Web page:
Hong Chen, et al., Appellants, vs. Vincent C. Mar, et al., Respondents.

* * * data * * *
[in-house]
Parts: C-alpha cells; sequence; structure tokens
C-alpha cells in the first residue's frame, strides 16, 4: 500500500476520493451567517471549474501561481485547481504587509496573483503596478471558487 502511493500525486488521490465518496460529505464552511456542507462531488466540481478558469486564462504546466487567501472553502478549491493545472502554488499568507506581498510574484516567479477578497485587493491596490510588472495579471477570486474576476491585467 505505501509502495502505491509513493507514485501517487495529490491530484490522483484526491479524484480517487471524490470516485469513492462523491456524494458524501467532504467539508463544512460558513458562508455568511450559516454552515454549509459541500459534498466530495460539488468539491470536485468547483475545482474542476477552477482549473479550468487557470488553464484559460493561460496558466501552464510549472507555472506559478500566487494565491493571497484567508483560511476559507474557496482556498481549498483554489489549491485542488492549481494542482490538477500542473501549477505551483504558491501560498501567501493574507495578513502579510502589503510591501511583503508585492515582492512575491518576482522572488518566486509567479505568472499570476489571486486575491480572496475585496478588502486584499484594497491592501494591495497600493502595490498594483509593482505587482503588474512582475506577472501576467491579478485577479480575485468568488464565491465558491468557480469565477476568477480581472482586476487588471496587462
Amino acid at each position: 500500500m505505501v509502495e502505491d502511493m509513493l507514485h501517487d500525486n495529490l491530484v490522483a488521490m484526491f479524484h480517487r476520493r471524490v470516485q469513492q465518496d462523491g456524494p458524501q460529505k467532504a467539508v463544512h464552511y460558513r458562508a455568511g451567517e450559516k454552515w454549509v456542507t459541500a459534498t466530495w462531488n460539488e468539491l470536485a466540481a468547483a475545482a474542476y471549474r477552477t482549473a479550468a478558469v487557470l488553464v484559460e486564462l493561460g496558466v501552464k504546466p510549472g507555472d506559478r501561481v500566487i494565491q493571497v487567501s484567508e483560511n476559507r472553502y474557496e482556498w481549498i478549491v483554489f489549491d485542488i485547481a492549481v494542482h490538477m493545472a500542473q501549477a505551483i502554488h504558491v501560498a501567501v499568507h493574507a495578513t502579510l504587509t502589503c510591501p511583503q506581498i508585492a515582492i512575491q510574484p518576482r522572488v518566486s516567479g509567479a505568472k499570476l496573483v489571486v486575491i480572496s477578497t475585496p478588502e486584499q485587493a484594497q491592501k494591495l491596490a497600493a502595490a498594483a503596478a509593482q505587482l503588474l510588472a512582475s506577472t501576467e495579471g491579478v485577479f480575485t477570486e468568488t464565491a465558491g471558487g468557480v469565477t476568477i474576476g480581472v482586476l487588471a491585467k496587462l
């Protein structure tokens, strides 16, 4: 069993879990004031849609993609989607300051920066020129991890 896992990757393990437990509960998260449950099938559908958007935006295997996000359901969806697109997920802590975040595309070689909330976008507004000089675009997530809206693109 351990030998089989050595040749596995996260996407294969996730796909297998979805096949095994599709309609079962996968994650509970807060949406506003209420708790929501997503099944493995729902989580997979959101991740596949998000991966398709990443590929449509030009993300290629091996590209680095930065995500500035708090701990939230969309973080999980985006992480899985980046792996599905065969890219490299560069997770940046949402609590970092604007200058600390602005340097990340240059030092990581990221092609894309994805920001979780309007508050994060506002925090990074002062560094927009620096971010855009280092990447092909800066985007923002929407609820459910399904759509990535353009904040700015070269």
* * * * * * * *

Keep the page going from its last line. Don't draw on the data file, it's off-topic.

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This opinion will be unpublished and may not be cited except as provided by Minn. Stat. § 480A.08, subd. 3 (2010). STATE OF MINNESOTA IN COURT OF APPEALS A10-1908 Hong Chen, et al., Appellants, vs. Vincent C. Mar, et al., Respondents. Filed May 31, 2011 Affirmed Randall, Judgeï ª Ramsey County District Court File No. 62-CV-09-12113 Delin Qu, St. Paul, Minnesota (attorney pro se and for appellant Chen) Jodee K. McCallum, Michael G. Patiuk, Thompson, Coe, Cousins & Irons, LLP, St. Paul, Minnesota; and John L. Ross (pro hac vice), Dallas, Texas (for respondents) Considered and decided by Stoneburner, Presiding Judge; Ross, Judge; and Randall, Judge. ï ª Retired judge of the Minnesota Court of Appeals, serving by appointment pursuant to Minn. Const. art. VI, § 10. UNPUBLISHED OPINION RANDALL, Judge This is an appeal from summary judgment dismissing appellants tort claims for defamation, intentional misrepresentation, intentional infliction of emotional distress, and civil conspiracy. Appellants argue that the district court erred by (1) denying appellants request for a continuance to conduct additional discovery, (2) entering summary judgment for respondents on all claims, (3) striking appellants motion for leave to amend and supplement their complaint, and (4) awarding respondents costs. We affirm. FACTS Appellants Hong Chen and Delin Qu are married.1 Chen was a performer of Chinese folk dance at the Chinese American Association of Minnesota s (CAAM) Chinese Dance Theater. Respondent Vincent C. Mar is a past president and current board member of CAAM. Qu applied for but was denied membership in CAAM and the Chinese American Business Association of Minnesota (CABAM). Mar allegedly pressured the CAAM Chinese Dance Theater to exclude Chen from a 2009 dance performance. On November 12, 2009, Qu filed a complaint in district court on behalf of himself and Chen against Mar and 12 additional unnamed defendants. The complaint sought damages for defamation, intentional misrepresentation, intentional infliction of emotional distress, and civil conspiracy. The district court issued a scheduling order on January 14, 1 We refer to the appellants collectively as Qu unless differentiation is necessary. 2 2010, identifying October 10, 2010, as the completion date for discovery. The parties each filed motions to disqualify opposing counsel, and the district court heard the motions on March 2, 2010, at which time the district court stayed all discovery. In an April 7, 2010 order, the district court denied both motions for disqualification and lifted the stay of discovery. Mar deposed Qu on June 2, 2010, and deposed Chen on June 3, 2010. On June 23, 2010, Mar filed a motion for summary judgment. On July 9, 2010, Qu filed a motion for leave to amend and supplement the complaint to add a vicarious liability claim, to add CAAM as an entity defendant, and to name three of the twelve previously unnamed defendants. On July 16, 2010, Qu filed a memorandum opposing summary judgment with attached exhibits, including excerpts from the depositions of four CAAM members. Qu also filed a Rule 56 Affidavit purporting to seek a continuance to conduct additional discovery, alleging that Mar obstructed the discovery process. On July 27, 2010, the district court denied Qu s request for a continuance and granted Mar s motion for summary judgment. On August 27, 2010, the district court issued an amended order striking Qu s motion to amend and supplement the complaint, dismissing the complaint with prejudice, and awarding statutory costs to Mar. The district court found that Qu diligently pursued discovery but that he did not identify the nature of the critical evidence yet to be found or demonstrate a good-faith belief or reasonable likelihood that additional material facts would be discovered. The district court also denied Qu s appeal of the court administrator s taxation of $7,267.95 in costs and disbursements, finding that the amount was reasonable. This appeal follows. 3 4 DECISION I. Continuance Qu argues that the district court erred by denying his request for a continuance to conduct additional discovery. Absent an abuse of discretion, the district court s decision whether to continue a summary-judgment proceeding to permit further discovery will not be reversed on appeal. Cherne Contracting Corp. v. Wausau Ins. Cos., 572 N.W.2d 339, 346 (Minn. App. 1997), review denied (Minn. Feb. 19, 1998). This court stated in Cherne that a district court should grant a continuance only after considering whether the moving party has been diligent in their discovery and has a good-faith belief that material facts will be discovered, and when the district court believes that the additional discovery would not be used to engage merely in a fishing expedition. Id. at 345-46. Mar argues that Qu s request for a continuance was procedurally defective because Qu did not file a motion; rather, Qu argued to the district court that summary judgment should be denied because discovery was not complete and filed an affidavit indicating that more time was needed for discovery. A district court may grant or deny a continuance absent a formal motion. Bixler v. J.C. Penney Co., 376 N.W.2d 209, 216 (Minn. 1985). The district court did not err by treating Qu s request as a motion for a continuance. [E]ven if the moving party was diligent in seeking discovery, when further discovery will not reveal material facts, the district court may deny the continuance motion. QBE Ins. Corp. v. Twin Homes of French Ridge Homeowners Ass n, 778 N.W.2d 393, 400 (Minn. App. 2010). Here, the record supports the district court s 5 conclusion that, although he diligently pursued discovery, Qu did not demonstrate a good-faith belief or a reasonable likelihood that additional material facts would be discovered if the summary-judgment motion was continued. In the seven months from the commencement of discovery in January 2010 until the summary judgment hearing in July 2010, both Qu and Chen were deposed, and Qu deposed at least four witnesses, including Mar. Qu also served various subpoenas, requests, and correspondence in January, April, May, and June, and did not file motions to compel. Thus, the record reflects that Qu diligently pursued discovery. Qu did not, however, identify the nature of the critical evidence that he had not yet obtained, and did not explain how that critical evidence would establish the existence of a material issue of fact. In his memorandum and affidavit opposing summary judgment, Qu states that he has not been able to obtain certain critical evidence so far, and although he subsequently identified the information he sought as including misrepresentations and defamatory statements made by defendant(s), he does not specify the nature of the alleged misrepresentations or defamatory statements, who made the statements, or during what timeframe the statements were made. Vague allegations will not support a motion for a continuance to permit additional discovery. See Lewis v. St. Cloud State Univ., 693 N.W.2d 466, 473-75 (Minn. App. 2005) (holding that appellant was on a fishing expedition, and the district court did not abuse its discretion by denying a continuance based on appellant s mere speculation that [evidence of respondent s liability for defamation] may exist ), review denied (Minn. June 14, 2005). The district court did not err by denying Qu s motion for a continuance. 6 II. Summary Judgment Qu next argues that the district court erred by granting Mar s motion for summary judgment. He alleges that there were issues of material fact remaining regarding each of his four tort claims. An appellate court reviews summary judgment to determine whether there are any genuine issues of material fact and whether the district court erred in applying the law. Weeks v. Am. Family Mut. Ins. Co., 580 N.W.2d 24, 26 (Minn. 1998), overruled on other grounds by Oanes v. Allstate Ins. Co., 617 N.W.2d 401 (Minn. 2000). [T]he party resisting summary judgment must do more than rest on mere averments. DLH, Inc. v. Russ, 566 N.W.2d 60, 71 (Minn. 1997). A genuine issue for trial must be established by substantial evidence. Id. at 69-70. The reviewing court must view the evidence in the light most favorable to the party against whom judgment was granted. Fabio v. Bellomo, 504 N.W.2d 758, 761 (Minn. 1993). A. Defamation Claim A defamation claim requires that the statement in question be false, be communicated to someone other than the plaintiff, and tend to harm the plaintiff s reputation in the community. Stuempges v. Parke, Davis & Co., 297 N.W.2d 252, 255 (Minn. 1980). Minnesota law requires that the defamatory statement be specifically articulated in the complaint. Moreno v. Crookston Times Printing Co., 610 N.W.2d 321, 326 (Minn. 2000) (stating that defamatory matter [must] be set out verbatim ); see also Pope v. ESA Servs., Inc., 406 F.3d 1001, 1011 (8th Cir. 2005) (stating that plaintiff must, at a minimum, allege who made the allegedly libelous statements, to whom they were made, and where (quotation omitted)). Qu s complaint generally alleges that the 7 defendants attempted to damage Qu and Chen s reputations in the community. This does not satisfy the specificity requirement for a defamation claim. Moreover, at the time of the summary-judgment hearing, the only defamatory statements alleged were statements allegedly made by Mar that Qu might make trouble or disturb community events, that Chen s involvement in a particular community event might lead to chaotic things, and anonymous statements allegedly posted on a website regarding Chen possibly divorcing Qu, which had subsequently been deleted. References to a person making trouble are not actionable as defamation in Minnesota. McGrath v. TCF Bank Sav., FSB, 502 N.W.2d 801, 808 (Minn. App. 1993) (holding that the term troublemaker is not actionable as defamation because the term has subjective meaning and lacks precision and specificity ), modified in part on other grounds by 509 N.W.2d 365 (Minn. 1993). Aside from one deposition, Qu did not present any other evidence about the Internet statements or who made them. Because Qu did not plead defamation with sufficient specificity and the record does not contain evidence of defamatory statements, the district court did not err by granting Mar s motion for summary judgment on Qu s defamation claim. B. Intentional-Misrepresentation Claim An intentional-misrepresentation claim, also known as misrepresentation, requires a plaintiff to demonstrate that a defendant: (1) made a representation (2) that was false (3) having to do with a past or present fact (4) that is material (5) and susceptible of knowledge (6) that the representor knows to be false or is asserted without knowing whether the fact is true or false (7) with the intent to induce the other person to act 8 fraudulent (8) and the person in fact is induced to act (9) in reliance on the representation (10) [and] that the plaintiff suffered damages (11) attributable to the misrepresentation. M.H. v. Caritas Family Servs., 488 N.W.2d 282, 289 (Minn. 1992). A person can make a misrepresentation either (1) by an affirmative statement that is itself false or (2) by concealing or not disclosing certain facts that render the facts that are disclosed misleading. Id. The circumstances constituting a claim of fraud must be pled with particularity. Minn. R. Civ. P. 9.02. Malice, intent, knowledge, and other conditions of mind may be pled generally. Id. Qu claims that Mar advised him that he would be welcome in CAAM and designated an address for Qu to send his membership application and fee, but that his application and check were destroyed, stolen, or ignored. Qu also alleges that he is the only person in the history of either CAAM or CABAM to be excluded from those organizations, and he was humiliated when these organizations denied him membership. But the language of Qu s complaint does not plead fraud properly or with particularity. The record contains a copy of a membership application and a $10 check signed by Qu and paid to the order of CAAM, as well as copies of certified mail indicating that the mail was returned to sender. The record lacks evidence that Mar made knowingly false representations or that Qu or Chen suffered damages attributable to their reliance on those misrepresentations. Qu did not plead intentional misrepresentation with sufficient particularity and the record does not contain evidence of fraud. The district court did not err by granting Mar s motion for summary judgment on Qu s intentional-misrepresentation claim. 9 C. Intentional-Infliction-of-Emotional-Distress Claim To prove a claim of intentional infliction of emotional distress, a plaintiff must show that the defendant s conduct was (1) extreme and outrageous, (2) intentional or reckless, and (3) caused emotional distress (4) that was severe. Hubbard v. United Press Int l, Inc., 330 N.W.2d 428, 438-39 (Minn. 1983). The plaintiff s standard of proof is a high threshold, and for the defendant s conduct to be actionable it must be so atrocious that it passes the boundaries of decency and is utterly intolerable to the civilized community. Id. at 439 (quotation omitted). The plaintiff must prove that his mental distress was so severe that no reasonable [person] could be expected to endure it. Id. (citing Restatement (Second) of Torts 46 cmt. j (1965)). Intentional infliction of emotional distress is sharply limited to cases involving particularly egregious facts. Id. Qu argues that Mar s conduct, consisting of alleged defamatory statements and intentional misrepresentations, and the exclusion of Chen from the 2009 dance performance, was extreme and outrageous. We conclude the record does not reflect conduct by the defendants that rises to a level that is so atrocious that it passes the boundaries of decency and is utterly intolerable to the civilized community. See id. General embarrassment, nervousness and depression are not in themselves a sufficient basis for a claim of intentional infliction of emotional distress. Strauss v. Thorne, 490 N.W.2d 908, 913 (Minn. App. 1992), review denied (Minn. Dec. 15, 1992). Qu argued to the district court that he and Chen suffered emotional distress manifested by physical symptoms including headaches, stomachaches, nausea and sleeplessness that affects internal organs, productivity, concentration, and companionship in their marriage. But 10 beyond Qu s testimony and arguments, no evidence of these physical symptoms appears in the record, and Qu testified at his deposition that he has not sought any medical treatment in relation to Mar s conduct. These claimed physical symptoms do not reach the level of severe emotional distress. See, e.g., Hubbard, 330 N.W.2d at 440 (holding that allegations of depression, vomiting, stomach disorders, rash, and high blood pressure, without supporting medical evidence, were not sufficiently severe as a matter of law). Because the record does not contain sufficient evidence of intentional infliction of emotional distress, the district court did not err by granting Mar s motion for summary judgment on Qu s claim of intentional infliction of emotional distress. D. Civil-Conspiracy Claim The elements of a civil-conspiracy claim are (1) a combination of two or more people (2) to commit an unlawful act or a lawful act by unlawful means. Harding v. Ohio Cas. Ins. Co., 230 Minn. 327, 337, 41 N.W.2d 818, 824 (1950). A claim of civil conspiracy must be supported by an underlying tort. D.A.B. v. Brown, 570 N.W.2d 168, 172 (Minn. App. 1997) (citing Harding, 230 Minn. at 337, 41 N.W.2d at 824). [S]ince in so-called civil conspiracy cases liability is predicated upon the tort committed by the conspirators and not upon the conspiracy, allegations of conspiracy do not change the nature of the cause of action. Harding, 230 Minn. at 338, 41 N.W.2d at 825. Accurately speaking, there is no such thing as a civil action for conspiracy. (quotation omitted). 11 Id. No underlying tort claim exists. The district court did not err by granting Mar s motion for summary judgment on Qu s civil-conspiracy claim. III. Leave to Amend Qu next argues that the district court erred by striking appellants motion for leave to amend and supplement their complaint. The district court has broad discretion to grant or deny leave to amend a complaint, and its ruling will not be reversed absent a clear abuse of that discretion. State v. Baxter, 686 N.W.2d 846, 850 (Minn. App. 2004) (citing Fabio, 504 N.W.2d at 761). [A] district court may properly deny an amendment to a complaint when the additional alleged claim cannot be maintained. LaFee v. Winona Cnty., 655 N.W.2d 662, 668 (Minn. App. 2003), review denied (Minn. Mar. 27, 2003). And the district court should deny a motion to amend the complaint when the proposed claim cannot withstand summary judgment. Rosenberg v. Heritage Renovations, LLC, 685 N.W.2d 320, 332 (Minn. 2004). Qu s proposed amended complaint added a vicarious liability claim, added CAAM as an entity defendant, and named three of the twelve previously unnamed defendants. These proposed amendments did not substantively change the original claims or the underlying facts. In its August 27, 2010 order, after granting summary judgment to Mar, the district court struck Qu s motion to amend and supplement the complaint. The district court did not err by striking Qu s motion for leave to amend and supplement the complaint. 12 IV. Costs and Disbursements Qu next argues that the district court erred by awarding Mar statutory costs. The district court s award of costs and fees is reviewed under an abuse-of-discretion standard. Lake Superior Ctr. Auth. v. Hammel, Green & Abrahamson, Inc., 715 N.W.2d 458, 482 (Minn. App. 2006), review denied (Minn. Aug. 23, 2006); see also Peller v. Harris, 464 N.W.2d 590, 594 (Minn. App. 1991) (review of costs awarded under Minn. Stat. § 549.04 (1988)). Generally, the award of costs and disbursements is governed by statute. See Minn. Stat. §§ 549.02 (costs) 549.04 (reasonable costs paid or incurred including fees and mileage) (2010). The district court awarded costs and disbursements to Mar in its order dismissing the complaint with prejudice. Mar subsequently claimed $9,151.74 in costs and disbursements, and the court administrator allowed $7,267.95. Specifically, the court administrator allowed $200 in statutory costs under Minn. Stat. § 549.02, subd. 1 (2010); $320 for the court filing fee; $300 for motion fees; $40 for reproduction of exhibits used in the summary-judgment motion; $6,013.45 for deposition transcripts and videotaping for the depositions of Chen, Qu, and Mar, as well as an interpreter for the deposition of Chen; and $394.50 in other costs, including court records, copies, postage, parking, mileage, and legal research. The district court affirmed this amount, finding no evidence that the amount was unreasonable or unnecessary. Qu does not contest the amount taxed. Rather, Qu argues that Mar illegally used CAAM resources to pay his counsel in violation of Minnesota law and CAAM s bylaws, and cites cases from other jurisdictions for the proposition that costs are not recoverable 13 by a person not a party to the litigation. These arguments have no basis in the record or Minnesota law. The district court properly awarded costs and disbursements to Mar and found the amount reasonable and necessary.2 Affirmed. 2 In his reply brief to this court, Qu raises several new arguments regarding his challenge to the costs and disbursements awarded to Mar. Generally, issues not raised or argued in an appellant s brief are waived and cannot be revived in a reply brief. McIntire v. State, 458 N.W.2d 714, 717 n.2 (Minn. App. 1990), review denied (Minn. Sept. 28, 1990); see also Minn. R. Civ. App. P. 128.02, subd. 4 ( The reply brief must be confined to new matter raised in the brief of the respondent. ) Thus, we decline to address these arguments. 14